Publications (2)0 Total impact
Article: Association between angiographic coronary stenosis morphology and acute coronary syndrome manifestation in patients with ischemic heart disease.[show abstract] [hide abstract]
ABSTRACT: Patients with acute coronary syndrome (ACS) often show complex morphology of coronary stenosis at angiography. In the present study we evaluated the association between different clinical forms of manifestation of acute coronary syndrome and the angiographic morphological patterns of coronary stenosis. A total of 112 patients with angiographically verified single vessel coronary artery disease were divided into two groups: a control group of 44 patients with simple coronary stenosis at angiography and a study group of 66 patients with complex coronary stenosis. Angiographic analysis was performed using a modified Ambrose classification. The two groups were compared according to the manifestation and distribution of the acute coronary syndrome based on Braunwald classification. There were no statistically significant differences between the mean values of stenosis severity in the group with simple stenosis (79.8% +/- 10.7%) and the group with complex stenosis (82.7% +/- 8.2%) (P > 0.05). The incidence of current acute coronary syndrome - unstable angina or myocardial infarction - was higher in the group with complex stenosis (30.00% +/- 8.37% vs. 52.00% +/- 7.07%, P < 0.05). Patients with previous ACS were prevailing in the group with simple stenosis (70.00% +/- 8.37% vs. 48.00% +/- 7.07%, P < 0.05). Complex coronary stenosis is associated with higher prevalence of acute coronary syndrome in acute clinical stage while simple coronary stenosis is associated with higher prevalence of previous acute coronary syndrome. A possible metamorphosis of coronary stenoses is taken into consideration.Folia medica 01/2007; 49(1-2):16-21.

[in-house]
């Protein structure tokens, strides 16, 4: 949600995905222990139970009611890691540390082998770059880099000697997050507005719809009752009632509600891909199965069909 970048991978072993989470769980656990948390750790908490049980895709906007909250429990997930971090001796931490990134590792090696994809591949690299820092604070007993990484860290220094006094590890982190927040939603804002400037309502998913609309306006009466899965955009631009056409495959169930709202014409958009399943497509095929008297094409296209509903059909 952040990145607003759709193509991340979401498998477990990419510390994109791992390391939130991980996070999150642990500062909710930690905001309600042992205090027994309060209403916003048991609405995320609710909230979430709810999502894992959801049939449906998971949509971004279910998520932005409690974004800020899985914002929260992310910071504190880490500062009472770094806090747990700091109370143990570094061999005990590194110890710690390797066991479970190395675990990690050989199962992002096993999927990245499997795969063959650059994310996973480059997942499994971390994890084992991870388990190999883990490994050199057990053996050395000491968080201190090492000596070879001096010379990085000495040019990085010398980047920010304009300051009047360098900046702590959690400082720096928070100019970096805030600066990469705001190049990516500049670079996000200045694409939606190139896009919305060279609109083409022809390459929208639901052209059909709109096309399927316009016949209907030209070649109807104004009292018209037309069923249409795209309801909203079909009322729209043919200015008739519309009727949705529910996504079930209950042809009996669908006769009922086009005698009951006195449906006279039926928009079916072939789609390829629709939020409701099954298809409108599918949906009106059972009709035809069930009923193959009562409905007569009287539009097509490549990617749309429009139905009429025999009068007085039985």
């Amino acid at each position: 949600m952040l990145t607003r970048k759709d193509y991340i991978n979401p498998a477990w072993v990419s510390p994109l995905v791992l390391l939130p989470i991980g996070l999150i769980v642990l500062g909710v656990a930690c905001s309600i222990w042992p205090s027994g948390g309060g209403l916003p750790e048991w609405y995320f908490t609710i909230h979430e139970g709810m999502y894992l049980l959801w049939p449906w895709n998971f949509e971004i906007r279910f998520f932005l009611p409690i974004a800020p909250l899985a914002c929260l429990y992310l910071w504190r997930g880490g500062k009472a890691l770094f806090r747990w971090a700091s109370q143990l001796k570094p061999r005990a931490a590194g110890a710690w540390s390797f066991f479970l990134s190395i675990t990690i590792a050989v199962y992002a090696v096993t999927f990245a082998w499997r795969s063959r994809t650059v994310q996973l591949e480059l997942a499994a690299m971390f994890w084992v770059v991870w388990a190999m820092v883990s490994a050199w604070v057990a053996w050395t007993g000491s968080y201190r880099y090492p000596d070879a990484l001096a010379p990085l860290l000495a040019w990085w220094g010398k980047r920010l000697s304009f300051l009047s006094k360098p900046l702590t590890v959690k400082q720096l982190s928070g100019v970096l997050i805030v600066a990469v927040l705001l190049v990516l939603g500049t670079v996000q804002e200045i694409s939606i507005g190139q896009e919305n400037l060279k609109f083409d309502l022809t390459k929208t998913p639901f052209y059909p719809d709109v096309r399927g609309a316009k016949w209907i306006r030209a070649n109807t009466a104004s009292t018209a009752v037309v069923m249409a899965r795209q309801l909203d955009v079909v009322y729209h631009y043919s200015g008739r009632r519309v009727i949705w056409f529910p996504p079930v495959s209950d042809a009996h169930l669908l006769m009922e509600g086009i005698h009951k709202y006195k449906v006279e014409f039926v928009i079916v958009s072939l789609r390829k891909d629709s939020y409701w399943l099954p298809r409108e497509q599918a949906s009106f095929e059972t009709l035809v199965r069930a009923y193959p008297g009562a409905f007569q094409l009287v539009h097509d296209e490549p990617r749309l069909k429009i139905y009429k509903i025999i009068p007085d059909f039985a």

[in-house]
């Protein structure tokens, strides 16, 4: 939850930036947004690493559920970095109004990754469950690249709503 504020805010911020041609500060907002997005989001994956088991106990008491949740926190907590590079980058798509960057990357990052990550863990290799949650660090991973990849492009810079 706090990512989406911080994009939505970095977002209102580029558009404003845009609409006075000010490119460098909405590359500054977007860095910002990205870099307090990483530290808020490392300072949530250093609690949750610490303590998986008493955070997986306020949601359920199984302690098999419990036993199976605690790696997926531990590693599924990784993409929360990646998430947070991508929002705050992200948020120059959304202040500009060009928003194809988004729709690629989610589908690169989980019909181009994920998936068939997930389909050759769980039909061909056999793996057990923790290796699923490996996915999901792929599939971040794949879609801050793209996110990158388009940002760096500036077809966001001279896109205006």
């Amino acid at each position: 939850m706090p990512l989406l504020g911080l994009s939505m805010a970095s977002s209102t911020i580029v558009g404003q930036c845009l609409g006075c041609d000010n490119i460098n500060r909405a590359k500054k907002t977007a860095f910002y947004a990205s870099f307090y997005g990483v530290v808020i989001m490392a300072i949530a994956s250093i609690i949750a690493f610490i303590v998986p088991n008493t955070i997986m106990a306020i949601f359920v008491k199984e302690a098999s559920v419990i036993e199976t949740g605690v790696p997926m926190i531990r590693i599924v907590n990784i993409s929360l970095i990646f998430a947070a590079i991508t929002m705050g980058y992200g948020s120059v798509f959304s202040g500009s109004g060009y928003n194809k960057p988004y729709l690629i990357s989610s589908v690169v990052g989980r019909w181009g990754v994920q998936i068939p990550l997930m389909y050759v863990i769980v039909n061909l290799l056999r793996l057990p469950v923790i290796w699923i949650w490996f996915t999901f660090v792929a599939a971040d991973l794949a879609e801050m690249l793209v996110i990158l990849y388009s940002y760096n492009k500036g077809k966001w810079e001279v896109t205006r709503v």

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ABSTRACT: Previous studies focusing on the changes of heart rate, systolic blood pressure and dyspnea caused by the six-minute (6MWT) and shuttle walking distance tests (ISWT) have produced conflicting data. The present study aims at comparing the cardiovascular and dyspnea responses to 6MWT and ISWT in patients with chronic obstructive pulmonary disease (COPD). Twenty patients with clinically stable COPD (age, 56 +/- 9 yrs; BMI, 27.8 +/- 7.7 kg.m(-2); FEV1%pred, 42 +/- 19%; mean +/- Sx) performed three 6MWTs and two ISWTs using standardised protocols. The distances walked in the third 6MWT and second ISWT were 458 +/- 105 and 365 +/- 116 m, respectively. There was a significant correlation between the distances covered in the two tests (r = 0.87; p < 0.001). The 6MWT and ISWT showed similar correlation coefficients with the Baseline Dyspnea Index (r = 0.86; p < 0.001 and r = 0.76; p < 0.001), the Clinical Symptom Scale (r= -0.72; p < 0.001 and r= -0.55; p = 0.011), FEV1 L (r = 0.36; NS and r = 0.30; NS), PImax (r = 0.59; p < 0.008 and r = 0.60; p = 0.001) and the mean pulmonary artery pressure, Doppler echocardiography (r= -0.51; p < 0.029 and r = -0.51; p = 0.032). Although the response to ISWT tended to be greater, we found no statistically significant differences between the two tests in the changes of heart rate (HR), systolic blood pressure (SBP) and dyspnea (Borg) (deltaHR, 17.9 +/- 13.4 vs 23.8 +/- 15.4; deltaSBP, 7.7 +/- 14.6 vs 13.0 +/- 17.0 and deltaBorg, 1.7 +/- 1.1 vs 2.2 +/- 0.9; NS). CONCLUSION: The cardiovascular and dyspnea response caused by ISWT is greater (but statistically not significant) than that generated by 6MWT. The more limited the functional capacity of COPD patients the more similar the response generated by 6MWT and ISWT.Folia medica 01/2003; 45(3):26-33.